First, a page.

Mr. BRANDE has lately shewn, by experinients before the Royal Society, that the phenomenon of more heat being conmuuiared to the negative bali of'two electrified balls, between which a lighted candle is placed, arises from the same cause that the negative end of the voltaic battery attracts combustibles ; and that the carbonaccous matier of the fiame conveys the heat to the negative ball. It appeared, however, that flames produced by other substances heated the positive all in a higher degree.
A lectureship in mineralogy has been endowed by the Crown, at Oxford, and Mr. BUCKLAND, of Corpus, bas been appointed the first lecturer.
[ 194 )
[March 1, MONTHLY COMMERCIAL REPORT. OTTON.-There continues to be much interest excited as to the prices of Cotton; force sales were said to be made, 400 bags; Pernams at 35., Maranhams and Bahias ai 25. 96., Suats at 214. and 22d., and 200 Pernams sold at 3s.; 150 Bengals 18d., several yarce's rif the latter offering at the same price the following day, and about 1100 bales were purchased; some very ordinary at 16 d. and 17d. ; there was a renewed demand immediatciy in the market, and 500 bags were sold at 184). and 18 d. ; 4.00 Pernams 35., aw 500 Bahias 25. 100:
Lirerpool.-During the rate: part of the last week there was very little doing in cottons; the mariet extremely weavy, and some tew sales were making privately at low prires ; birt witing the last day or two many of the Manchester dealers have been here, and prices have advanced, particularly Brazils, about id. per lb. Nothing is by however, on speculation.
Spices.- There continues to be considerable interest excited as to the prices likely to be mainta ned, and some fluctuation continues in the market. Pepper can be stated at little variation). 170 bag, Pimento in the sale of last week, the rates realized for the best quality in the sale 167, anul 10 d. Mace and Nutme, lower. Cinnamon in request at our quotations,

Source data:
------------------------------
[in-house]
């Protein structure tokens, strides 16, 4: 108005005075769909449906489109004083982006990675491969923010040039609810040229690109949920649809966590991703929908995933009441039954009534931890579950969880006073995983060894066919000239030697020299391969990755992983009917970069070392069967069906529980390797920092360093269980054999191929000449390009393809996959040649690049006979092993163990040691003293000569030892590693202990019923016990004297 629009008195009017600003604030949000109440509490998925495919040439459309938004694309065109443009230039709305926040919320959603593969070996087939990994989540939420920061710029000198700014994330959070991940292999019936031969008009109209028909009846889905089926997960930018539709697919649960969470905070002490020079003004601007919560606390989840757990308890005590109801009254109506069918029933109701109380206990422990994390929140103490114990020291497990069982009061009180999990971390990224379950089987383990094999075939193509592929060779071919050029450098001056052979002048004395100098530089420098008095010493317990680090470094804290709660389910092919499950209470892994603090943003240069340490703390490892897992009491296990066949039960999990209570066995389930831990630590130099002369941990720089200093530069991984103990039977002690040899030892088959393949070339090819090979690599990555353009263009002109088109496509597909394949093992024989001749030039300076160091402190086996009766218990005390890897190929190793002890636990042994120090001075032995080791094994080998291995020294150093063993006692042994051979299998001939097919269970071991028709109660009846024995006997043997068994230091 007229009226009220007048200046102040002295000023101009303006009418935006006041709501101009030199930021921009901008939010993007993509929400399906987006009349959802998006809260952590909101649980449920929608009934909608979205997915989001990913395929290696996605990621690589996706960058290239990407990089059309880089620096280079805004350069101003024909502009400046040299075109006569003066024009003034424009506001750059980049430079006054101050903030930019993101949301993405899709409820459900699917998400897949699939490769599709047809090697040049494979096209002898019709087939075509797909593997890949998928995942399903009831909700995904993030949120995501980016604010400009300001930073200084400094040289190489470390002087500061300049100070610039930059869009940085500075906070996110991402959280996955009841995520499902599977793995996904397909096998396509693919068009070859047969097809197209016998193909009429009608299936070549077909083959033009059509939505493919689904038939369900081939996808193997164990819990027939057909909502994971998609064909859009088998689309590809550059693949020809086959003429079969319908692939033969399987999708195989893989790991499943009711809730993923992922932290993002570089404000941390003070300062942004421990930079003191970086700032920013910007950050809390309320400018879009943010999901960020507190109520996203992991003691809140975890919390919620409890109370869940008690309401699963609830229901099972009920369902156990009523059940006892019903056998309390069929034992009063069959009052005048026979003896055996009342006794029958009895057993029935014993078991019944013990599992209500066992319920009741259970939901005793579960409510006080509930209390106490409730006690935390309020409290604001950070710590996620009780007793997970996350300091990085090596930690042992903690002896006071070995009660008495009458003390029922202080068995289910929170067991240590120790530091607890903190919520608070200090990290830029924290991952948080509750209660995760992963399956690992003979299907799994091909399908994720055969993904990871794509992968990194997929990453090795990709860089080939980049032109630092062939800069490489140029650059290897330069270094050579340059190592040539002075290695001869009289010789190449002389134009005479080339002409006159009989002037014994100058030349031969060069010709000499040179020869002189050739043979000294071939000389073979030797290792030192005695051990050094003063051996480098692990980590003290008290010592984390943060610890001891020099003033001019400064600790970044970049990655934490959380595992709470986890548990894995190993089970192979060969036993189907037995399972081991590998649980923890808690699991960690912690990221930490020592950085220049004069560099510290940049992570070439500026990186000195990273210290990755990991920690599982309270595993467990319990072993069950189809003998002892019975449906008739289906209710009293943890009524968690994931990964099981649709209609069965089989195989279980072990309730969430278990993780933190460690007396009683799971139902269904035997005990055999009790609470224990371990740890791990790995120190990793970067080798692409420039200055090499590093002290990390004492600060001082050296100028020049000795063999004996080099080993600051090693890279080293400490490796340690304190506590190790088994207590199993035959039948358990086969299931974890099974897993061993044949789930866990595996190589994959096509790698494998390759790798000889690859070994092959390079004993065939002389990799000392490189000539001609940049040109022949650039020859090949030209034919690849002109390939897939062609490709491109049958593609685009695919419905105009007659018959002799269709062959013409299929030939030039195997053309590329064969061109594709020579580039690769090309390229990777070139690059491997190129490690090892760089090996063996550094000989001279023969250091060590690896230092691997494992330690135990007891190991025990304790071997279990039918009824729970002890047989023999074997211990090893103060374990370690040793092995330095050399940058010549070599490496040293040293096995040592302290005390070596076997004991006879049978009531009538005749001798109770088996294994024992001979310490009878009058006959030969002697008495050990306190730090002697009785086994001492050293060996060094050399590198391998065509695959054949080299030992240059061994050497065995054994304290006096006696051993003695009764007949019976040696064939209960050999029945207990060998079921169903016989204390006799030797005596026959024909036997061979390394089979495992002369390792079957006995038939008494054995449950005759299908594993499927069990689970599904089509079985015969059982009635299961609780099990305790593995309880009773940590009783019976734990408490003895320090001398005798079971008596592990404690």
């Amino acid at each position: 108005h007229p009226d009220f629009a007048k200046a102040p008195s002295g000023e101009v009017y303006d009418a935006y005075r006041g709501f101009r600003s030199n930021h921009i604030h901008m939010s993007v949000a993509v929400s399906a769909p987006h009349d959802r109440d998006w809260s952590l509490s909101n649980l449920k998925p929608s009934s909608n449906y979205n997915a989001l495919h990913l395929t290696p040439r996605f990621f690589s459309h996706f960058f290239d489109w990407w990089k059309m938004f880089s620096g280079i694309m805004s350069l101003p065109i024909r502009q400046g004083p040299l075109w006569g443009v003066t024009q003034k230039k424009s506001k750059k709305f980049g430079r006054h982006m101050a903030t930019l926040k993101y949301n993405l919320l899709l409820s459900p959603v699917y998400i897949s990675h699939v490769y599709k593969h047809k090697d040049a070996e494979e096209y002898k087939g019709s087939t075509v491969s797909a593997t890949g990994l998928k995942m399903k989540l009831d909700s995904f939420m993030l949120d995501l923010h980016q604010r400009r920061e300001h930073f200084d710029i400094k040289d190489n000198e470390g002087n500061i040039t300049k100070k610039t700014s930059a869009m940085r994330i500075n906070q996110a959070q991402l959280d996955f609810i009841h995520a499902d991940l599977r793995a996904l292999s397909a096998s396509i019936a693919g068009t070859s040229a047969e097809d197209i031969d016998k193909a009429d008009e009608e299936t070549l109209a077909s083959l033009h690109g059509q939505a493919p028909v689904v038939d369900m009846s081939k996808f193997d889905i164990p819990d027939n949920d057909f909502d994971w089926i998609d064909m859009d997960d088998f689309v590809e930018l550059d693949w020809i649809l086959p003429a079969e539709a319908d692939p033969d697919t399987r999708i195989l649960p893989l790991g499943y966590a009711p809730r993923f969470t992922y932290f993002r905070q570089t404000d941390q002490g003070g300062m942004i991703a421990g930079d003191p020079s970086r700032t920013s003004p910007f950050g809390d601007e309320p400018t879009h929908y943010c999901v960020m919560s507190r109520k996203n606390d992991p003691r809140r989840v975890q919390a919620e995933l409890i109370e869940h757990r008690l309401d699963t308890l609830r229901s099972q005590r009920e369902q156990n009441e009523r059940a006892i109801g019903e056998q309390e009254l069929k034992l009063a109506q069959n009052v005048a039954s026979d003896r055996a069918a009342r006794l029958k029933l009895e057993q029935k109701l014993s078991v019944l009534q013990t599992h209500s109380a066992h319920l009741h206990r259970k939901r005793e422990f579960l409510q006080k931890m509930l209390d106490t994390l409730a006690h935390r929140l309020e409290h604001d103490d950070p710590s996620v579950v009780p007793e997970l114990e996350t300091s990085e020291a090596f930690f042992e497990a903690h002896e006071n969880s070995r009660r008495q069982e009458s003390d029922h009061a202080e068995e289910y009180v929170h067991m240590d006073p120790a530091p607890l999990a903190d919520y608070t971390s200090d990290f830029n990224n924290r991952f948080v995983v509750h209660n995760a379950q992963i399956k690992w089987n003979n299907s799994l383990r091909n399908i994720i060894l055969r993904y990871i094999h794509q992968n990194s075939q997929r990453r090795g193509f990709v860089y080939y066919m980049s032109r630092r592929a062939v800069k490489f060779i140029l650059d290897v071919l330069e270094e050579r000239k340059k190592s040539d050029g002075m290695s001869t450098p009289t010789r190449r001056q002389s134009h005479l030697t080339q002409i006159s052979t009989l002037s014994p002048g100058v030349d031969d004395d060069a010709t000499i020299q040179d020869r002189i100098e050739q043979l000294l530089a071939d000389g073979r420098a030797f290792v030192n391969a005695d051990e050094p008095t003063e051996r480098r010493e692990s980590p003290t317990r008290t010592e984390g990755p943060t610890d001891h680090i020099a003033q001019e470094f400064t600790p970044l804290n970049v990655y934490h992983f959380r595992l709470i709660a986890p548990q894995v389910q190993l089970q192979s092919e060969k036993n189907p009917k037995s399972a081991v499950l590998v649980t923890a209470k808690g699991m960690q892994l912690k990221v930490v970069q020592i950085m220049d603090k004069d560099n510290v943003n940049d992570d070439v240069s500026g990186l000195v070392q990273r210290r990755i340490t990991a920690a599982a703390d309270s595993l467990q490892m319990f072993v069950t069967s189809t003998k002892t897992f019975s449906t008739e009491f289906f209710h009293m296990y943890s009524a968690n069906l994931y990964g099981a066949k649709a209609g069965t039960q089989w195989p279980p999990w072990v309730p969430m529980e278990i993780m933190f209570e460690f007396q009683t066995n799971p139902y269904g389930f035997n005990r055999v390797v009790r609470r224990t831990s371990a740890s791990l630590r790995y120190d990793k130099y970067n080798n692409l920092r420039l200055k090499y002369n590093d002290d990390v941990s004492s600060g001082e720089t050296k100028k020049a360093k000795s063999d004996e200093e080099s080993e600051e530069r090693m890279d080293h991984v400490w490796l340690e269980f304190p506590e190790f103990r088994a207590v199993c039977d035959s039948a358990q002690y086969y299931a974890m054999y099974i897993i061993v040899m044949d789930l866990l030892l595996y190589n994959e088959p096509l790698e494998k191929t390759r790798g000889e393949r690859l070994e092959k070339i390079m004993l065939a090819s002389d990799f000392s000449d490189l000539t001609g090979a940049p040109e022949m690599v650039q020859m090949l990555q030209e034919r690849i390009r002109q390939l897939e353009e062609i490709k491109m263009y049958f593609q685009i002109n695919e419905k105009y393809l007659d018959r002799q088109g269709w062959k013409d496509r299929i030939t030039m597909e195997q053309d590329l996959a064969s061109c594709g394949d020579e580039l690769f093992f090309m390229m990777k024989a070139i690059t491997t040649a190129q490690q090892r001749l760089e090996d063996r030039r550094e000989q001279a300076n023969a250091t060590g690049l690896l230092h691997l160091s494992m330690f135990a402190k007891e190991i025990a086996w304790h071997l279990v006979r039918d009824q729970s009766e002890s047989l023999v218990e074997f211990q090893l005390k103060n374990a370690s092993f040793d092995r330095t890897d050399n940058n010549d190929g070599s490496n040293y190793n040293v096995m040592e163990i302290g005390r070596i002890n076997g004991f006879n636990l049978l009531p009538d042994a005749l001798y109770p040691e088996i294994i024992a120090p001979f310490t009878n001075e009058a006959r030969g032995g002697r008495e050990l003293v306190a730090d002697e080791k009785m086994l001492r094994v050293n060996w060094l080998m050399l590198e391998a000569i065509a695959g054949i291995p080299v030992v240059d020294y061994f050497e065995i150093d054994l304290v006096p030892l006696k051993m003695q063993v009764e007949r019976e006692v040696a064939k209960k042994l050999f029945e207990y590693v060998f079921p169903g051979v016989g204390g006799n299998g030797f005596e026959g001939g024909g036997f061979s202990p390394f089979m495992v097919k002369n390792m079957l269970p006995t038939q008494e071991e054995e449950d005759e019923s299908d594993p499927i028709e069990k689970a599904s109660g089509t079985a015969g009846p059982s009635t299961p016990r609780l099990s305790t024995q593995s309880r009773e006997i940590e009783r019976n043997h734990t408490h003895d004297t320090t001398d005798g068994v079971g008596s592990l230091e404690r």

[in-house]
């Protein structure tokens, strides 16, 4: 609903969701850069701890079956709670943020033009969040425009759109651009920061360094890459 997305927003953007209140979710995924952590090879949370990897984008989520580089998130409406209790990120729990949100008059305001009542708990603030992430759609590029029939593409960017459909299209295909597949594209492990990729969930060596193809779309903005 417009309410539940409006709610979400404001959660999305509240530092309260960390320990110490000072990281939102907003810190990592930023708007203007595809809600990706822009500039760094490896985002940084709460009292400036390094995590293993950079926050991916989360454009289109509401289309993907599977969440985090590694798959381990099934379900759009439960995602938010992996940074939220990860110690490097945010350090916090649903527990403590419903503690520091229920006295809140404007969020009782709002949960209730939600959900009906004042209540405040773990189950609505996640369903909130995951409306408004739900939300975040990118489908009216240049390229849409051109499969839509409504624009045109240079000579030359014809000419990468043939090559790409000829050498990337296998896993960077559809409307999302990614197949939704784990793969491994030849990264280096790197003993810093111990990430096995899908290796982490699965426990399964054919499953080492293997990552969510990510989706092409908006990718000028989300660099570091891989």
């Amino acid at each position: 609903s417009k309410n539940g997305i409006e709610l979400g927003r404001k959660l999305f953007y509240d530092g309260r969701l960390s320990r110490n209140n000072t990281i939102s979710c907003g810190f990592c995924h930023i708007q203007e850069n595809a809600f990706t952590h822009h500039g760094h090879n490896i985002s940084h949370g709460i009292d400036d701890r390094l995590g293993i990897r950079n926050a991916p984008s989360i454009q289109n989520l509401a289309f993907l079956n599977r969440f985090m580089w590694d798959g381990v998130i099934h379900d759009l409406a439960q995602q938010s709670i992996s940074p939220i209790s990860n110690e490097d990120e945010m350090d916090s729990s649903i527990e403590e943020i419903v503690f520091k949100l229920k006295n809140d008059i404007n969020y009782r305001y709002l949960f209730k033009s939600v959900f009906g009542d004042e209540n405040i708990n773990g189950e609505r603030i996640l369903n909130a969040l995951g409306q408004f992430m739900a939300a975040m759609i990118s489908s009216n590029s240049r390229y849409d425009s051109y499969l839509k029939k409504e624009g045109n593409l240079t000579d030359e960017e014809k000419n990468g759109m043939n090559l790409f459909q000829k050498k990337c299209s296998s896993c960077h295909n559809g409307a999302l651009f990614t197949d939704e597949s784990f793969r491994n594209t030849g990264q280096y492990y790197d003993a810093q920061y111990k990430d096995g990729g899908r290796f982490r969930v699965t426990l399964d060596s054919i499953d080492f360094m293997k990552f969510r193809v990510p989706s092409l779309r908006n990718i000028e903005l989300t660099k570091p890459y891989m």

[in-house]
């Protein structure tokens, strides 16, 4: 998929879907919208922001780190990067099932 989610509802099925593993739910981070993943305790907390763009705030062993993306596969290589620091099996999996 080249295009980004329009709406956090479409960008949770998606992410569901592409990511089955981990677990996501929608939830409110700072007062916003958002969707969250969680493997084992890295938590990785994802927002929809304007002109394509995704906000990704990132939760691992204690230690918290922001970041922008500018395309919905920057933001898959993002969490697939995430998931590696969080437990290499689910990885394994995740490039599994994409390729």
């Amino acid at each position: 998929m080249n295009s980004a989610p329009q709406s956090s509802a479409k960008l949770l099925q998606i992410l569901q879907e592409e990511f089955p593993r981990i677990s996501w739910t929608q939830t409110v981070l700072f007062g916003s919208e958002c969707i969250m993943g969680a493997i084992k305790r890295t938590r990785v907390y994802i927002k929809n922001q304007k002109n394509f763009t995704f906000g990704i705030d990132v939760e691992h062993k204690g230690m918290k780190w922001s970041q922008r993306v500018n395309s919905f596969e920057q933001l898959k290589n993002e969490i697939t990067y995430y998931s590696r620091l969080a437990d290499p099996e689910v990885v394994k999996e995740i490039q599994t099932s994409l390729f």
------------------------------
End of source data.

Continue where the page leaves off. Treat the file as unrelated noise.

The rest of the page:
Silk.---Bengals may be stated ať a premium fiom 81. to 101. on the last sale ; the inferior qualities of the thrown more advanced thin the better descriptions.
Hemp, Flax, and Talloır.- The prices of Hemp and Flax Call only be nominally given ; the partial sales that a:e effected are on su very limited a scale that it cannot be mentioneti as a market price. Tallow maintains the late rates, and some of the holders des manding so high as 110s. for yellow candle tallow; but the sales have of late been very limited.
Cvals.- Newcastle--Bishop Main; Hebburn Main 65s. 9d.; Heaton 65s. 6d.; Walls End Rewicke 65s. 6il. to 655. 9d.; Walls End Manor 63s. ; Walls End Temple 65s. 6d. ; Willing on näs. to 658. 31. ; Welsh 70s.
Provisions.--There is much fluctuation in the prices of Provisions. The sales of Beef have been rather considerable at our lowest quotations, yet some of the holders continue very sanguine, and expect an advance on the highest rate.---Pork may be mentioned nearly undej the same circumstances.--The Butter market lias contiued extremely brisk, and the prices advancing:
Sugars.-Tlie regnest for British Plantation Muscovades continued very languid during the last week; the prices could be stated at little variation. The general languor of the London markets may be attributed to several causes, to the high prices preventing the usual consumption are export.
Caffee. There continues to be great fluctuation in the prices of Coffee ; the languid demand, and the very considerable depression, occasioned the withdrawing of two very extensive sales which had been previously advertised.
Rum.-The demand for Rum has been very steady, though not on an extensive scale; the prices are little varied.
Dye-woods.-The demand for Dye-woods continues.
Tobucco.—The exportation of Tobacco continues to be very considerable; the demand is not extensive, the prices invaried.
A letter from New York to a gentleman at Bristol, dated Nov. 16, 1813, states that “the cotton factories are increasing very much in this country. A manufactory which works by steam twenty thousand spindles, for spinning fine twist np 10 No. 100, is just opened here, and several more for spinning fine twist are about to be established. It is lighted by the Winsor gas. The woollen factories are also increasing very fast, and the quantity of Merino wool raised in this country is beyond conception. The wool is found not to degenerate, but on the contrary to improve. The atte:stion of the farmers is now so devoted to the raising of Merino wool, that the markets suffer from the want of butter and cheese."